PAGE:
Even in the most carefully maintained homes, volatile organic compounds can be found at some level in multiple places. Often referred to as VOCs, volatile organic compounds show up in a variety of household sources, from paint to furniture fabric to cosmetics. VOCs infiltrate the air that you and your family breathe when they evaporate at room temperature, a process called off-gassing.
In addition to being found in paint, furniture fabric treatments and some building materials, VOCs can be found in air fresheners, cooking fuel, cosmetics, disinfectants, pesticides and more.
According to U.S. EPA studies, the quality of air in a typical American home is two to five times dirtier than the air just outside the door. VOCs play a major role in the erosion of indoor air quality. They conspire with modern airtight home construction that prioritizes energy efficiency to make purifying indoor air more challenging than ever. Without proper ventilation and air filtration, contaminated indoor air is confined inside and accumulates, endangering the health of you, family members and guests in your home.
Long-term exposure to VOCs heightens a person’s risk of developing certain types of cancer, liver or kidney damage, or afflictions of the central nervous system. At the same time, immediate exposure can result in throat, nose and eye irritation, nausea, headaches and dizziness. Young children are especially vulnerable to the effects of inhaling volatile organic compounds, as are elderly people and other susceptible individuals.
The good news is that while you can’t eliminate all VOCs from your home, you can do a lot to reduce their presence.
Take These Steps to Reduce VOCs
• When practical, purchase household products containing low or no VOC levels. When you can’t avoid bringing them into your home, take the time and effort to seal and store them properly. If you have a closed room separate from the main part of the house that you can use for storage, place these materials there.
• When buying furniture, consider pieces that have been used as floor models. Sitting on the display floor, a particular couch or arm chair has had a chance to release VOCs harmlessly into the air of the store (where there’s a lot more space for it to dissipate). When you have the choice, select solid wood models of furniture with natural finishes.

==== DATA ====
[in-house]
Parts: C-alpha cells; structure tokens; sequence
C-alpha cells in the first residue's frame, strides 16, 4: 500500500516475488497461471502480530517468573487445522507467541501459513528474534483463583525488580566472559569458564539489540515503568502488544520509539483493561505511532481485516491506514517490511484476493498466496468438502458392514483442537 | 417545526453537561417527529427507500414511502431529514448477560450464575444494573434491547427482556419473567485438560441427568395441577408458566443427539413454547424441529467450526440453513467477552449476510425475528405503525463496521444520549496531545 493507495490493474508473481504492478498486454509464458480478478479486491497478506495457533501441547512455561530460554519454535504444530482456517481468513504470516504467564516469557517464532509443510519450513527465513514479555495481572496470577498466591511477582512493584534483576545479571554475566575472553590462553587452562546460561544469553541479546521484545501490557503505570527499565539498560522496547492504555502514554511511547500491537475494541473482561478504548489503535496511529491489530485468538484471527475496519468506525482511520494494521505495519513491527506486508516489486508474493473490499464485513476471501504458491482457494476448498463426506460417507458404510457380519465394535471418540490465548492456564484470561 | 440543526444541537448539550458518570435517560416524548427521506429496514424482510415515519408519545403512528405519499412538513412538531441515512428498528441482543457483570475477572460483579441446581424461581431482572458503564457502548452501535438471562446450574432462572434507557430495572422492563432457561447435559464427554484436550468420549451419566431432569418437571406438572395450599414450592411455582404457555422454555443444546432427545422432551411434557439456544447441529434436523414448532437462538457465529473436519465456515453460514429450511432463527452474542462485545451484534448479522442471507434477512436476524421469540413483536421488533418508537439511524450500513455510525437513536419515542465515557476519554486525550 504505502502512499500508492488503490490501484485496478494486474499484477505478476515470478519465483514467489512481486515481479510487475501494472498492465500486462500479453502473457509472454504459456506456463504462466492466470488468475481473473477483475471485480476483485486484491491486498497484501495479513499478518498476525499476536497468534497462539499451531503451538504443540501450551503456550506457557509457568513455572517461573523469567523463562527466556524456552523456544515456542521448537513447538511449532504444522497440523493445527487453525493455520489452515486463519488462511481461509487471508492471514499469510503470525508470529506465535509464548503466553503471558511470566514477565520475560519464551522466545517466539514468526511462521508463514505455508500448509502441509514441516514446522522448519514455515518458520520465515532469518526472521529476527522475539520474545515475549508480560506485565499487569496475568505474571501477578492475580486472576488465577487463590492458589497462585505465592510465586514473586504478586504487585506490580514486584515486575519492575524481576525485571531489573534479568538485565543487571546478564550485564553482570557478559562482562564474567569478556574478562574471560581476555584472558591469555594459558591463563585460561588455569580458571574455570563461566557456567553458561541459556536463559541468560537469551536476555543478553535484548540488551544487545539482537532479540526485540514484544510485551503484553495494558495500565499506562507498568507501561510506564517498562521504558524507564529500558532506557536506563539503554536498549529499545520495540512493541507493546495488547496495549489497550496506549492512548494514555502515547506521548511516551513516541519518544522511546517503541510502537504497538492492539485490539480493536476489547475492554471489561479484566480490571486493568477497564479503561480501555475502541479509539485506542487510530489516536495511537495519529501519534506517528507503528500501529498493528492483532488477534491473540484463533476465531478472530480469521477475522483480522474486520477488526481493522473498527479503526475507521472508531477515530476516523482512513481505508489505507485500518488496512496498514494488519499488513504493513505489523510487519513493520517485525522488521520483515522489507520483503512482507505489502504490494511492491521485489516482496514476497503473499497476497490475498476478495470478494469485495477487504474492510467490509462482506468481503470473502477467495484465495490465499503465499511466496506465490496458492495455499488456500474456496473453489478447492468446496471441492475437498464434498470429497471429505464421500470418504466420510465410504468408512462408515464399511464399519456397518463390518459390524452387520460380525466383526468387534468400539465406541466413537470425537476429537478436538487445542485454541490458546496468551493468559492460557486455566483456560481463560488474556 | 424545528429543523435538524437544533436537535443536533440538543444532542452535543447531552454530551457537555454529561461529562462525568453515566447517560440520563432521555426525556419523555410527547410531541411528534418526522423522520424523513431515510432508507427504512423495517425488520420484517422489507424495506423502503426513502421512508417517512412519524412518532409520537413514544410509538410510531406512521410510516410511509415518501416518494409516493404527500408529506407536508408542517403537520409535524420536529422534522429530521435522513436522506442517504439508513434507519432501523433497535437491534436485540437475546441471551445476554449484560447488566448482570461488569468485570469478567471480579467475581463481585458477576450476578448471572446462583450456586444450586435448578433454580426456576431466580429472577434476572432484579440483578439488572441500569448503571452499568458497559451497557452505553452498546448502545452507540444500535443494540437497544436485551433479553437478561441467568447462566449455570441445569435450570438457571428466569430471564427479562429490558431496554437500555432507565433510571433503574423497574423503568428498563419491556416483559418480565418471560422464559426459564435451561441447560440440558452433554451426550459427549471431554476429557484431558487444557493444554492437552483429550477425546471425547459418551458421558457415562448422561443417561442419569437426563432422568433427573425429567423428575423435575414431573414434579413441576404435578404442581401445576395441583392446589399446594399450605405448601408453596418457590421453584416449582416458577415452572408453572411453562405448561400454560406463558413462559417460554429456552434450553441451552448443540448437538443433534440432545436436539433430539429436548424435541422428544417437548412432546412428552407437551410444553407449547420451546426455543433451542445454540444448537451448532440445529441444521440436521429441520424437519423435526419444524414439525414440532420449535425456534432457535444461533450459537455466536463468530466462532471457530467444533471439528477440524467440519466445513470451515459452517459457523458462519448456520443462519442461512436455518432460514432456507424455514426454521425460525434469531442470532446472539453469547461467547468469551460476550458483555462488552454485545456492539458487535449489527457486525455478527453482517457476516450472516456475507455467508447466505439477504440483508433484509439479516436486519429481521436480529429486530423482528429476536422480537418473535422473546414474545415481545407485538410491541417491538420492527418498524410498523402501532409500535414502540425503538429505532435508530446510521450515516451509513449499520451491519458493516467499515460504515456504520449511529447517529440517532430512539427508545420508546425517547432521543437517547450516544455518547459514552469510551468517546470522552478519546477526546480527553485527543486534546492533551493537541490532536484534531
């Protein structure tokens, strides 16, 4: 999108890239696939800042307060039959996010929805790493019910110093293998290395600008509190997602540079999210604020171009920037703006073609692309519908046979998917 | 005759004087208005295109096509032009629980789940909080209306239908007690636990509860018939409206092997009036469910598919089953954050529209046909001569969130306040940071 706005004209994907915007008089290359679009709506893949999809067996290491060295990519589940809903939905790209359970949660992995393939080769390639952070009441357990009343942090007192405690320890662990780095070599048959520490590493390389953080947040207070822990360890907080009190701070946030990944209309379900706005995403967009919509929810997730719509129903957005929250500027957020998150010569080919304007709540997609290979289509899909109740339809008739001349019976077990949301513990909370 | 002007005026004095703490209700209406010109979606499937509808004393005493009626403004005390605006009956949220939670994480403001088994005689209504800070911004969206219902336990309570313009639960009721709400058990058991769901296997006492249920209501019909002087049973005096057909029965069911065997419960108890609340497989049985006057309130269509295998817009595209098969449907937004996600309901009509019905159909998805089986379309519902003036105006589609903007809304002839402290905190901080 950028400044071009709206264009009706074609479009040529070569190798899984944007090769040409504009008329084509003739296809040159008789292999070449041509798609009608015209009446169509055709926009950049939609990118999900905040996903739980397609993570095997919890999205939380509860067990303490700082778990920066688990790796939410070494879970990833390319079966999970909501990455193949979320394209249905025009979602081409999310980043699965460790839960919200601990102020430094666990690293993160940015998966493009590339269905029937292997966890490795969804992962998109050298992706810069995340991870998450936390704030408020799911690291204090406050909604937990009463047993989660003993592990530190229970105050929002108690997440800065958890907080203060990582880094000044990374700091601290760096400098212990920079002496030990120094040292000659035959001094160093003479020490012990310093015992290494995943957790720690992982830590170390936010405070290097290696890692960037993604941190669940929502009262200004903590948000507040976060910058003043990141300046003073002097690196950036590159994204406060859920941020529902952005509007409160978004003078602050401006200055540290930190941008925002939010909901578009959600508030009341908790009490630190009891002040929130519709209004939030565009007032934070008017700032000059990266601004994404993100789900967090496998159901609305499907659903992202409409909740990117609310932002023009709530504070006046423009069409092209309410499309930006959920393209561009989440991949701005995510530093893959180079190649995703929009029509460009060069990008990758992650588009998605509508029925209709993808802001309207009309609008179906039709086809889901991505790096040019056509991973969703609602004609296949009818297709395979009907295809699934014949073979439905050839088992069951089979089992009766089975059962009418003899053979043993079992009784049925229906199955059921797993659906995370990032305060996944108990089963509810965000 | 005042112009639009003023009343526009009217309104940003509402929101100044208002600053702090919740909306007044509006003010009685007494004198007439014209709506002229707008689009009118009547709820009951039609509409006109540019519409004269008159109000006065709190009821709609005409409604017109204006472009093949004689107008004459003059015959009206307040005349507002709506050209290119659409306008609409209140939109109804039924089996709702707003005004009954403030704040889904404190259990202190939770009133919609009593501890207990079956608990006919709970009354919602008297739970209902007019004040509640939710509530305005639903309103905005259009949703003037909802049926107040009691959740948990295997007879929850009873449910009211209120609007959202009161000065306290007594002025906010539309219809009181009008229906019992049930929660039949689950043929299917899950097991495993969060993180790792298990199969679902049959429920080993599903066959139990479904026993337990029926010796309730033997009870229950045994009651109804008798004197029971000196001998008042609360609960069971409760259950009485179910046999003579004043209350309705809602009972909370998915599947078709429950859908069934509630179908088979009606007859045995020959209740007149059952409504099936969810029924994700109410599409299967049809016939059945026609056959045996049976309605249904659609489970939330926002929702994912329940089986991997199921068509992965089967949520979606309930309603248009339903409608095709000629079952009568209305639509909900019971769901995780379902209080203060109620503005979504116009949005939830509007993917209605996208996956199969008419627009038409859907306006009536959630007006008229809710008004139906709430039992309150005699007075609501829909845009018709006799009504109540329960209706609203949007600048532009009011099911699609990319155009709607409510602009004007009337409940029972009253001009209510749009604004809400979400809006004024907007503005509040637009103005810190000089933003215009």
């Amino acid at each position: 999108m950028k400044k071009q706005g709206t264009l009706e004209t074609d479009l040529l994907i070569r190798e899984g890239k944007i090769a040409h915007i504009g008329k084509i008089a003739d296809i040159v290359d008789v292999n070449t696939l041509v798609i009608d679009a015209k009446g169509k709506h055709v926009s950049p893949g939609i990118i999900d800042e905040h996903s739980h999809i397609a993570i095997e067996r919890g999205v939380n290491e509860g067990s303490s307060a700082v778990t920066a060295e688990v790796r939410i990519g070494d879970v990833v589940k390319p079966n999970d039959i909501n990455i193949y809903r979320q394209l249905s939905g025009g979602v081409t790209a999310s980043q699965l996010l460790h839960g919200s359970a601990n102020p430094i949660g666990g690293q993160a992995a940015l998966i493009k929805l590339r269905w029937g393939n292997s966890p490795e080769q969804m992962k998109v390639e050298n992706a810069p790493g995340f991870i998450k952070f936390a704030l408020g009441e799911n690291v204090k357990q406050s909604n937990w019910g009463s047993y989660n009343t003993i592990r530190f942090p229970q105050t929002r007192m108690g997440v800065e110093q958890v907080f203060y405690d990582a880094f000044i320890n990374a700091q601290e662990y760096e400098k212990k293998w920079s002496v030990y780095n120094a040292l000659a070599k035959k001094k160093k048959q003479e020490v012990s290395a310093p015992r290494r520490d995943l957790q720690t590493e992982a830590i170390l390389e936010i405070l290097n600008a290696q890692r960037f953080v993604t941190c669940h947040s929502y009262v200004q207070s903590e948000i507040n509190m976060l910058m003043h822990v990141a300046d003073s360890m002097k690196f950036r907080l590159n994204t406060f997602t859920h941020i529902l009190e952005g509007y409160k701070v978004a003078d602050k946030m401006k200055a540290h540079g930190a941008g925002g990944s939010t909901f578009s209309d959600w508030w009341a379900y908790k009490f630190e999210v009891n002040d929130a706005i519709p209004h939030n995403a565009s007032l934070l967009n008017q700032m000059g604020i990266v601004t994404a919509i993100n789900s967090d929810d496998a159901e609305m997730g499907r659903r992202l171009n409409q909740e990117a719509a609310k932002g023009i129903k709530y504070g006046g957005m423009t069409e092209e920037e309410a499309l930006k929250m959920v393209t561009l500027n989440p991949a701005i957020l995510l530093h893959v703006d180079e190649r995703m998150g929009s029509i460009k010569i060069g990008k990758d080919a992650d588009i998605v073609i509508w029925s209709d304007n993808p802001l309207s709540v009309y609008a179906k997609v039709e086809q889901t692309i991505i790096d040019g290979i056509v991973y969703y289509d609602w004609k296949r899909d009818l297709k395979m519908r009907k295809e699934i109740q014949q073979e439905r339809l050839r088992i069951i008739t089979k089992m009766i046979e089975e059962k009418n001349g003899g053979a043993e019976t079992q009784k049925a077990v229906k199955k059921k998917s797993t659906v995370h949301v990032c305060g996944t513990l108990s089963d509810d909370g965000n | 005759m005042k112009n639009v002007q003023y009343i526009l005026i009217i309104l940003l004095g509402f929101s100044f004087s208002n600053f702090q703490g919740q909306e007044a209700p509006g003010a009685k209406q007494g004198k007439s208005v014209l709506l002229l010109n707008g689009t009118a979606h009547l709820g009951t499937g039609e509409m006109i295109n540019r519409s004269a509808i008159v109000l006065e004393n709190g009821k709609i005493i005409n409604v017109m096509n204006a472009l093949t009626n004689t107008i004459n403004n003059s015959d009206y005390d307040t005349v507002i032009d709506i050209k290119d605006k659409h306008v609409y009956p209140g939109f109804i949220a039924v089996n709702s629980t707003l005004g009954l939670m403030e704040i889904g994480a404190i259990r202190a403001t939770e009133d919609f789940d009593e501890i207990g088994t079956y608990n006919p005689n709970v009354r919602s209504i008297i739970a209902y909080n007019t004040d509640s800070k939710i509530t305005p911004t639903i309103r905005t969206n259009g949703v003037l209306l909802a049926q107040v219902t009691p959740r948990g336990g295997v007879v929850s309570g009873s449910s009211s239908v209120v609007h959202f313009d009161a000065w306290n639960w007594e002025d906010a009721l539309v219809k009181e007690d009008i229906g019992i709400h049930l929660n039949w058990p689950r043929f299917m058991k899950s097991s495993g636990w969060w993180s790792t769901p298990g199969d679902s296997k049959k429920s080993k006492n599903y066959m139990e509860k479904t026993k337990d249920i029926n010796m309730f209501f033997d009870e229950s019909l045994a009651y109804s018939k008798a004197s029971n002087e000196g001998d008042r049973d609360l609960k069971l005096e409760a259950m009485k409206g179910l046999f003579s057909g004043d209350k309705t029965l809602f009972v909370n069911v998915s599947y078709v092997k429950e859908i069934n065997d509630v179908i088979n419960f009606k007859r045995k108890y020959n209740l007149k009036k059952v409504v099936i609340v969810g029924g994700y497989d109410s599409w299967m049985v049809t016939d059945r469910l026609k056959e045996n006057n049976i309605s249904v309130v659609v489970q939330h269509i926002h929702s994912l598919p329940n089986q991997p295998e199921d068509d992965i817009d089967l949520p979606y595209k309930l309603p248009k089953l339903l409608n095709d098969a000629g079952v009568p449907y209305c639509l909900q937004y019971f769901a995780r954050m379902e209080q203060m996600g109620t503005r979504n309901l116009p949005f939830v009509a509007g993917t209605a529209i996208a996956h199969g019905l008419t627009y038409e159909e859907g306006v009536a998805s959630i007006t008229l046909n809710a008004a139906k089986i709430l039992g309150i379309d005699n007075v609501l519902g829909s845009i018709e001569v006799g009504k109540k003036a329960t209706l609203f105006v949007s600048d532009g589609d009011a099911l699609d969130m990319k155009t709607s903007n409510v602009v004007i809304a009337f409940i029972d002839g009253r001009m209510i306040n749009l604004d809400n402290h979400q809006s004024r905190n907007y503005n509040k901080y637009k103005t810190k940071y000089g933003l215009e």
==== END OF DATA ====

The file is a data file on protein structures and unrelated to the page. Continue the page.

• Take steps to ensure your home has adequate ventilation – meaning there’s a regular exchange of stale indoor air with fresh outside air. Take advantage of natural ventilation (open windows and doors) when the outside weather is dry and moderate enough to allow it. Your kitchen and bathrooms should be equipped with exhaust fans that remove smelly, humid and/or contaminated air.
• Look at your options with regard to a whole-house air cleaning system that works hand-in-hand with your forced-air cooling or heating system. For localized air quality issues, consider purchasing one or more portable room purifiers.
• Around your home place houseplants that are known for their ability to absorb VOCs and other chemicals. These plants include the spider plant, aloe vera, Boston ferns, golden pothos, English ivy and peace lilies. To varying degrees they can absorb and neutralize benzene (contained in pesticides, cigarette smoke, plastics and fabrics) and formaldehyde (contained in some cosmetics, carpet cleaners and fabric softeners), among many others. Houseplants not only absorb gases through their leaves and roots; the organically rich soil in which they grow helps to neutralize VOCs and other chemicals.
• While not directly related to issues arising from volatile organic compounds in the home, humidity control is another important ingredient to maintaining good indoor air quality. Use dehumidifier(s) during the cooling season and humidifier(s) during the heating system to keep air at an optimum level of humidity, for both health and comfort.